The importance of applying to "reach schools"

The importance of applying to

When applying for college, it's important to apply to a few reach schools.

According to The Princeton Review, "A reach school is one where your academic credentials fall below the school's range for the average freshman. Reach schools are long-shots, but they should still be possible. If you have a 2.0 GPA, Harvard is not a reach school-it's a dream."

Here are three reasons why you should apply to reach schools.

1. Because you might get in

Sure, it's unlikely to get into a reach school, even if your grades are stellar, but by definition it's not impossible.

One thing that may persuade you to apply to reach schools is the fact that colleges look at more than just your GPA or test scores. According to an August 2013 article in the New York Times, "In holistic review, institutions look beyond grades and scores to determine academic potential, drive and leadership abilities." Schools do so by considering your circumstances (such as the rigor of your high school) and activities outside of school. A number of schools follow this process. So while you may not be the most compelling candidate at first glance, holistic review may grant you that extra edge to get in.

And even if you're applying to somewhere like Stanford University in California, which according to the New York Times had a 5.69 percent acceptance rate in 2013, you might as well "throw your hat into the ring," according to "You never know what will happen," according to the site. "It could be a long shot but an admissions officer might just see your potential."

2. To have no regrets

Sure, it's easier to not take risks in life. It would be easier to only apply to schools you'll probably get into (match schools) or will most definitely get into (safety schools). But if you exclude reach schools, you might regret it.

If you think there's even a dash of a chance you'd regret not applying to a certain reach school, then apply. Wondering "what if" is damaging and often a waste of time. It can be avoided by taking risks. You only apply to college once or maybe twice in this lifetime. Don't let the possibility of rejection or the amount of work the application requires dissuade you. Regret often hurts far more and far longer than rejection after hard work.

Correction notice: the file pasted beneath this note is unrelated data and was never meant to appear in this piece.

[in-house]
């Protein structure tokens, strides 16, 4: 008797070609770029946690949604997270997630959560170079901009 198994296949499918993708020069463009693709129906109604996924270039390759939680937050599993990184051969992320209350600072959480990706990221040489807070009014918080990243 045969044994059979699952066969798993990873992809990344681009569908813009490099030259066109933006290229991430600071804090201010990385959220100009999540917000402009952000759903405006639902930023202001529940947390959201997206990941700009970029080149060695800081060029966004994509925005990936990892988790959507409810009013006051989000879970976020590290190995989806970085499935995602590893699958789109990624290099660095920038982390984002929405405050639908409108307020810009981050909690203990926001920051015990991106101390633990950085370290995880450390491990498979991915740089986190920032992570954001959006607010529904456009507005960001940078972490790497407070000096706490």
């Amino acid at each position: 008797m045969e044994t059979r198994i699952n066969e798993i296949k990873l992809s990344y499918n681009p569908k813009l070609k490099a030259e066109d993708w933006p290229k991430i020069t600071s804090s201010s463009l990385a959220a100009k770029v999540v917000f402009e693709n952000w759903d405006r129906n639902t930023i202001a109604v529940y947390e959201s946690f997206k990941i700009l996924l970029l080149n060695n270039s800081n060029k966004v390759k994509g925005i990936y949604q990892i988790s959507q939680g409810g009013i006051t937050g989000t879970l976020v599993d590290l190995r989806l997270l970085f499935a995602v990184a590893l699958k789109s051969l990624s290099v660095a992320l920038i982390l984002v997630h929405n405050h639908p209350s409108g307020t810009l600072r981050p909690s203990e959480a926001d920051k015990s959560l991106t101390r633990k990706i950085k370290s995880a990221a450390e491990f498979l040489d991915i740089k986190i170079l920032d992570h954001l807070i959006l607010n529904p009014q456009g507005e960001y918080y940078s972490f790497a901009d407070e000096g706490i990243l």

Just apply and see what happens. Surely, no regret or extreme pain exists in trying.

3. To not give up on your dreams

Sometimes reach schools and dream schools are one and the same. When that's the case, applying to that particular reach school is especially important, since, well, that's your dream. Just make sure your dream truly is your dream.

According to a article, "Think about what you want out of your college experience, whether that's a school with a strong academic record, impressive athletic teams or diverse social programs and services, and take a hard look at whether you're applying to schools for the right reasons."

After that close examination the article mentions, if your dream school is still your dream school, don't let a fear of rejection or hard work prevent you from applying to it. Dreams are not something only a child is allowed to have. You can follow your dreams until they come true or disappointingly never come true. But at least you'll know you went for your dream, and that will help you recover if you don't get in and find a new dream.

Besides, it's not uncommon for a student to get rejected by their dream school and end up perfectly happy at their backup school. Sometimes the happiness is to the point that their backup school becomes their dream school. So even if you get rejected from your dream school, in a strange way you may still get into a school you never even knew was your dream school. Either way, don't give up on following your dreams.

Reach schools are just that -- a reach, a stretch. But sometimes when you reach out, the school reaches back out to you. And if not, at least you followed your dream without any regrets.


"Choosing the Right School,"

"Confessions of an Application Reader, Lifting the Veil on the Holistic Process at the University of California, Berkeley," by Ruth Starkman, August 1, 2013,

"Match, Reach, and Safety Schools," Princeton Review,

"Reach, Match, and Safety Schools,", -- -Selection/College-Selection/Reach,-Match-Safety-Schools.aspx

2013 College Acceptance Rates, New York Times,